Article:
by Angela Yang, Rainforest Trust Chief Conservation Officer
Forests have long served to protect and provide for all of Earth’s species. Trees help buffer climate extremes and natural disasters, absorb and store carbon from the atmosphere, keep our water sources pristine, preserve land cover and topsoil, and provide sources of food and refuge for an abundance of species, including our own. Trees are integral to a functioning, healthy forest ecosystem, but so are pathogens, the agents of disease. And in nature, this is the fragile, but intrinsic, ecological balance that sustains our world.
When ecological integrity is fractured through processes like deforestation, conditions are created that enable the spread and often emergence of diseases. It is only then that we are reminded how interconnected life on Earth is. The clearing or burning of forests and subsequent loss or displacement of biodiversity, shifts dynamics and unbalances the ecosystem. This allows opportunities for pathogens— and their vectors such as ticks or mosquitoes— to move among and between species or into new places. Forest clearings often create ideal habitat for mosquitoes and as forest habits are fragmented, wildlife populations are forced into closer proximity to each other and to human populations, promoting the spread of diseases such as malaria, Zika and Lyme disease.
Deforestation and the release of stored carbon contributes to warming temperatures that allow the Anopheles mosquito, which carries the parasite that causes malaria, and the deer tick, which carries the bacteria that causes Lyme disease, to move into areas where they could not survive previously. In the case of Lyme disease, deforestation and the loss of predators, allow white-footed mice, which host deer ticks, to proliferate. As a consequence of deforestation and its cascading impacts, the global spread, intensity and distribution of infectious diseases transmission are being altered.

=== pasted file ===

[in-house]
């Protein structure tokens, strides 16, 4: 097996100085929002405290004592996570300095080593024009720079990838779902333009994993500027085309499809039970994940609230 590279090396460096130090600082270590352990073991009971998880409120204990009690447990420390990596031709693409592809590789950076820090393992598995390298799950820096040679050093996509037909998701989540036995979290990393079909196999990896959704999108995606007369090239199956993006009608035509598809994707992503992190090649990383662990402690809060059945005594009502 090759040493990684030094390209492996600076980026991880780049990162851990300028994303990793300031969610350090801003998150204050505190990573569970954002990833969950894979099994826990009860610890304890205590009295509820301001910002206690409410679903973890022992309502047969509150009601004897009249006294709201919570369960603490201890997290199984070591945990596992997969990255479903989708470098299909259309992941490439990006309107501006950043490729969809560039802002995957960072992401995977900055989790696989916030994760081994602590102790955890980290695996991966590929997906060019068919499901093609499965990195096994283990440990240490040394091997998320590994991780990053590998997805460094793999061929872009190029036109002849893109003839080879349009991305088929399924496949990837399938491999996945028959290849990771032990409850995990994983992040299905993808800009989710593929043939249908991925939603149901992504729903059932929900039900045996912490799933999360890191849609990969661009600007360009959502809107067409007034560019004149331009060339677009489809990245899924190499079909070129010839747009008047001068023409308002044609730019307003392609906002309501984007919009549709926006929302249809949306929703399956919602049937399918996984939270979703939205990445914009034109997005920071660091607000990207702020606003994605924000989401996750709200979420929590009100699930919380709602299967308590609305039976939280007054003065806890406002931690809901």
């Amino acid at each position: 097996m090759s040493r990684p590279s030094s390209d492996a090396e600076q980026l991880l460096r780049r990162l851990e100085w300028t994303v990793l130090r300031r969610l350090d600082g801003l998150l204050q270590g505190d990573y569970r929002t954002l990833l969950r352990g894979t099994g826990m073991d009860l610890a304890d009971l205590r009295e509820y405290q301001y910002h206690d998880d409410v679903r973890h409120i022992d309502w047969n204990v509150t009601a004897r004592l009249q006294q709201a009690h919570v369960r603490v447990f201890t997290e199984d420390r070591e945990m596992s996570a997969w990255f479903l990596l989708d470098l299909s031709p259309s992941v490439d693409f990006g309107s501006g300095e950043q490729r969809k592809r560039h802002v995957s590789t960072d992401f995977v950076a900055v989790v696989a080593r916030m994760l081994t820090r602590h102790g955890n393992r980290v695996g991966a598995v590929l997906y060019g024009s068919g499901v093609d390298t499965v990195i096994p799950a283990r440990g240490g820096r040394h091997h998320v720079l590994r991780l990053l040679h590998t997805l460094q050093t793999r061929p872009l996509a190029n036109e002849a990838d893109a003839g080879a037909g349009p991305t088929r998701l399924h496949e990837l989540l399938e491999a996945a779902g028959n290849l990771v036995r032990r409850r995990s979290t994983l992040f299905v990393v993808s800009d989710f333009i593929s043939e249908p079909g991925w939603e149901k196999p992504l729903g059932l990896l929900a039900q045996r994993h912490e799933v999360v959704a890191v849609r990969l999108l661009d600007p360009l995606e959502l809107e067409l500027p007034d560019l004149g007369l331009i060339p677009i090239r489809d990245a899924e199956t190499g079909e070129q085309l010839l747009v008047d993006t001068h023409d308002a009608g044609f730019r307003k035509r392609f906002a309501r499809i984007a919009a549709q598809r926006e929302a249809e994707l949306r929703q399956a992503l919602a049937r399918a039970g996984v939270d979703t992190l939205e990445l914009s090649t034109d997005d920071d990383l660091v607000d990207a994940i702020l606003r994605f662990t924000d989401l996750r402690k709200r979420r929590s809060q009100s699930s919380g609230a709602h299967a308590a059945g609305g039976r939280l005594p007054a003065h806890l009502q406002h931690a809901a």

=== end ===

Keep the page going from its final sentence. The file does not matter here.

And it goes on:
These diseases and others, like the coronavirus behind SARS and COVID-19, are zoonotic, meaning they originate in animals, but can infect humans when the opportunity arises. In fact, almost 60% of infectious diseases are zoonotic in origin. Our actions, such as deforestation, encroachment of natural habitats, and the extraction and consumption of wildlife, create the optimal environment for these viruses to “jump” from one species to another and to us. The loss of forested habitat pushes wildlife closer to ever-expanding human populations, laying the foundation for these spillover events.
Globally, the rates of deforestation, whether for agriculture, urbanization or industry, are accelerating, with almost 30 million hectares, an area the size of Belgium, lost in 2018. And with it, our compromised ecosystems are losing resiliency and the ability to support us.
At Rainforest Trust, we take a holistic approach to our projects, aiming to protect not only the trees, but also the forest ecosystem. And by protecting forests— our frontline defense— we halt the downward spiral of events triggered by degraded ecosystems. Healthy forests, healthy wildlife, healthy people equals a healthy planet. We are one.
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